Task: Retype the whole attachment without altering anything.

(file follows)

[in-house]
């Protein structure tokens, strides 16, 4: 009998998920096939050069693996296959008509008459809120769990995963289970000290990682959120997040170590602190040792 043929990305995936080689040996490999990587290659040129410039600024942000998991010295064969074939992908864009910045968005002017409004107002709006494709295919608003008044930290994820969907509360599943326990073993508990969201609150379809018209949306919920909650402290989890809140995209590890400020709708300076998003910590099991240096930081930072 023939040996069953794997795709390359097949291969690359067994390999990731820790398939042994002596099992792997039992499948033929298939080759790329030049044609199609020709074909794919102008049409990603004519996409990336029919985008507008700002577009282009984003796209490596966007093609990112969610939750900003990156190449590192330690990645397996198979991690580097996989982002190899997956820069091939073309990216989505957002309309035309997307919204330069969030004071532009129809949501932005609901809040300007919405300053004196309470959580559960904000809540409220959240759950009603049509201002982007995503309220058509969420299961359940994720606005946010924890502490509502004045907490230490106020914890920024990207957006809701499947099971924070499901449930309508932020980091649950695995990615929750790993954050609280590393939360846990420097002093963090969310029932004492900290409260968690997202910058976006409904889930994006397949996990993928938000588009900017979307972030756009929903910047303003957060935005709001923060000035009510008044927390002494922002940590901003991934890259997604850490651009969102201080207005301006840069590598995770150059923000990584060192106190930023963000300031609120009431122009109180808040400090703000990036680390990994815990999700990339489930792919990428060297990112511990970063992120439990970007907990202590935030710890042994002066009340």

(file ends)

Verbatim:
[in-house]
């Protein structure tokens, strides 16, 4: 009998998920096939050069693996296959008509008459809120769990995963289970000290990682959120997040170590602190040792 043929990305995936080689040996490999990587290659040129410039600024942000998991010295064969074939992908864009910045968005002017409004107002709006494709295919608003008044930290994820969907509360599943326990073993508990969201609150379809018209949306919920909650402290989890809140995209590890400020709708300076998003910590099991240096930081930072 023939040996069953794997795709390359097949291969690359067994390999990731820790398939042994002596099992792997039992499948033929298939080759790329030049044609199609020709074909794919102008049409990603004519996409990336029919985008507008700002577009282009984003796209490596966007093609990112969610939750900003990156190449590192330690990645397996198979991690580097996989982002190899997956820069091939073309990216989505957002309309035309997307919204330069969030004071532009129809949501932005609901809040300007919405300053004196309470959580559960904000809540409220959240759950009603049509201002982007995503309220058509969420299961359940994720606005946010924890502490509502004045907490230490106020914890920024990207957006809701499947099971924070499901449930309508932020980091649950695995990615929750790993954050609280590393939360846990420097002093963090969310029932004492900290409260968690997202910058976006409904889930994006397949996990993928938000588009900017979307972030756009929903910047303003957060935005709001923060000035009510008044927390002494922002940590901003991934890259997604850490651009969102201080207005301006840069590598995770150059923000990584060192106190930023963000300031609120009431122009109180808040400090703000990036680390990994815990999700990339489930792919990428060297990112511990970063992120439990970007907990202590935030710890042994002066009340």